A poem is a conversation vast enough for all directions.
A poem speaks surface and depth, high and low. It welcomes anger and peace, lightness and darkness. It moves up and down. Over and under. Through.
A friend and fellow author, Dr. Lina Rodriguez, shared with Ben, founder and director of the Institute, a poem by David Whyte, "Start Close In," which calls us to start the conversation the way we want to.
Ben founded the Institute to create space for people to start conversations -- in their writing as well as in dialogue -- the ways they want to. Some people begin with surface, some with the deep. Some begin high, some begin low. Some begin with anger, others with peace. Some start with lightness, others with darks. Some start outward, some start inward. Some begin up, others down. Over and under. Through.
This freewheeling lands us in new writing and the center of our own souls and shared immensity. We use poetry to launch these rediscoveries with self and fellow companions on the journey.
Our workshops are more than writing intensive. They are listening intensive. We use each other's writing to surprise us into new writing and expand the directions our hearts move. As such, we become each other's spiritual companions by default, simply by being present to listen to whatever the heart writes during our time together.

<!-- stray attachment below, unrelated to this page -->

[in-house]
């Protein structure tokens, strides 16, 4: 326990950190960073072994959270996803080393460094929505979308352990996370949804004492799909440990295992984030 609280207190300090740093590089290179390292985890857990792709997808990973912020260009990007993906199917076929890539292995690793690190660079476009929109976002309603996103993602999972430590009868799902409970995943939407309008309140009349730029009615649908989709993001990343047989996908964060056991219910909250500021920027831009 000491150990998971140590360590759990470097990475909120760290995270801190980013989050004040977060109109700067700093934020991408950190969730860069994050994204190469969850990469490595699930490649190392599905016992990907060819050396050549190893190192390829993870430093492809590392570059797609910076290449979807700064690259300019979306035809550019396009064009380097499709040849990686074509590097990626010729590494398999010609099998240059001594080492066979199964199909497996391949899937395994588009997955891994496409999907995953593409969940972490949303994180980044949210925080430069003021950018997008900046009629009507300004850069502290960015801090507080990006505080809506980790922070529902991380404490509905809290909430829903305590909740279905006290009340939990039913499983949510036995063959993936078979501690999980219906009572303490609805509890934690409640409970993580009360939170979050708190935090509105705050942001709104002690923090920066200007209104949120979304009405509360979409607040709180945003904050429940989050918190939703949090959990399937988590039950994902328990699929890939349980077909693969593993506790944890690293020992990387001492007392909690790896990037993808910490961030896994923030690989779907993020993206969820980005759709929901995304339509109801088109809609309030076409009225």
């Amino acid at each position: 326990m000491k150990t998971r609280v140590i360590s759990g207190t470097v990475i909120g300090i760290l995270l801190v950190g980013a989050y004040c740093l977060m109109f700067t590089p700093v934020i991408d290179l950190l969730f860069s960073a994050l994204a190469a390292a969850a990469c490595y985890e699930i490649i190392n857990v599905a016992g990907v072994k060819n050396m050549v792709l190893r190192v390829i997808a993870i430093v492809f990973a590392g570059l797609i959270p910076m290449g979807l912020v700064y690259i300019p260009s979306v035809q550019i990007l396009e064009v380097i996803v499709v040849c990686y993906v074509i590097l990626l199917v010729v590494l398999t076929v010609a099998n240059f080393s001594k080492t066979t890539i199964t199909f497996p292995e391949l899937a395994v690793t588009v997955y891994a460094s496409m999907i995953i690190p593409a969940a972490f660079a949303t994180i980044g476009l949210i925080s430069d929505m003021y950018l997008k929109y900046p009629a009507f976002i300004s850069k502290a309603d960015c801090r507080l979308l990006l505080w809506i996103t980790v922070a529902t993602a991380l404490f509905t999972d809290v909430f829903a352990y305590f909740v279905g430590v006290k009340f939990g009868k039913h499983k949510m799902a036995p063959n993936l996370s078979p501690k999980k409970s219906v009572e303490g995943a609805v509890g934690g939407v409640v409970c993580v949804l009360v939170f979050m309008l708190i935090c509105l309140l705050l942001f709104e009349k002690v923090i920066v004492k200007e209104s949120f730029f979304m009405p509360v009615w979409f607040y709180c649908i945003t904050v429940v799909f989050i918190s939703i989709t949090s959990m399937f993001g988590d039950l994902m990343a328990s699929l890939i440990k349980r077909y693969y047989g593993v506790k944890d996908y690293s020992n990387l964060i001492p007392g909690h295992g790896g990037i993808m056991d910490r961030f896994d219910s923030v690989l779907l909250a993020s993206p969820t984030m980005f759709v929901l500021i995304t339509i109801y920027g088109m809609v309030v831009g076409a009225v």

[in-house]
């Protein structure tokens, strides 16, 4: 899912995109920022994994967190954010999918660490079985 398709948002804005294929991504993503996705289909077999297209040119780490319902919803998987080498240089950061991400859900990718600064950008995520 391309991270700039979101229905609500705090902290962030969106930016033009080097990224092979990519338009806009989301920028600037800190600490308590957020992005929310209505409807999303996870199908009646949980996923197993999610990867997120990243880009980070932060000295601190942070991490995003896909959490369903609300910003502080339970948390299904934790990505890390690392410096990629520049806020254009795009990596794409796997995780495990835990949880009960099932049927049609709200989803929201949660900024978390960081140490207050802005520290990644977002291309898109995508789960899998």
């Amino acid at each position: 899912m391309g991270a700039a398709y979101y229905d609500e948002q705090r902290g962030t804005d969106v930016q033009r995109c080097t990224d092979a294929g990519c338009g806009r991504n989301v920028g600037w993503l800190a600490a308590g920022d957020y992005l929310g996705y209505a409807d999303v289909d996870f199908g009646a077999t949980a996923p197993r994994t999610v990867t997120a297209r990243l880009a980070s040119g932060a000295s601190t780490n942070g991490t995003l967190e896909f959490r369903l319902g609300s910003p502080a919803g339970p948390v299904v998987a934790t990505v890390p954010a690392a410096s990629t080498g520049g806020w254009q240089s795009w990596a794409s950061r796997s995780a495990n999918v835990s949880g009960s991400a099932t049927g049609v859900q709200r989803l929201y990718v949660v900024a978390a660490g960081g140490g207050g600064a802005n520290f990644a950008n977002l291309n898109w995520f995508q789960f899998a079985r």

Participants are regularly delighted that they have become not only prolific writers, but athletic listeners. The more we hear, the more we have to write about. The soul uses all of it to pull us closer to who we are and "to sit there awhile in the petals," poet Jane Hirshfield has written, "altering nothing."
We tend to think of a spiritual companion or director as someone whom we might visit once a week or month, someone who will listen to us without judgment and ask open-ended questions that lead us through the thicket of our hearts.
Poetry abides with us that way, too.
Our workshops produce poetry, so we ourselves become the spiritual companions to each other not by conscious activity, but by our writing and listening. In our workshops, we alchemize each other's ideas and experiences into beauty through the poetry we generate, inspired by each other's writing and sharing.
Participants consistently express that our workshops are therapeutic. The therapy is neither intended nor complicated. We simply write toward our own discoveries, listen to each other's writing, and affirm the existence of one another's experience without advising or judging. Prompts often ask us to dignify each other's work by weaving another's insight, a surprising word someone expressed, or a shared theme into our own writing.
We leave with new understanding that our angle to reality
-- whatever its size , shape, or shade --
belongs. For our writing and listening have shown each other that this angle belongs in our workshop time together.
We have found its strange beauty in our poetry.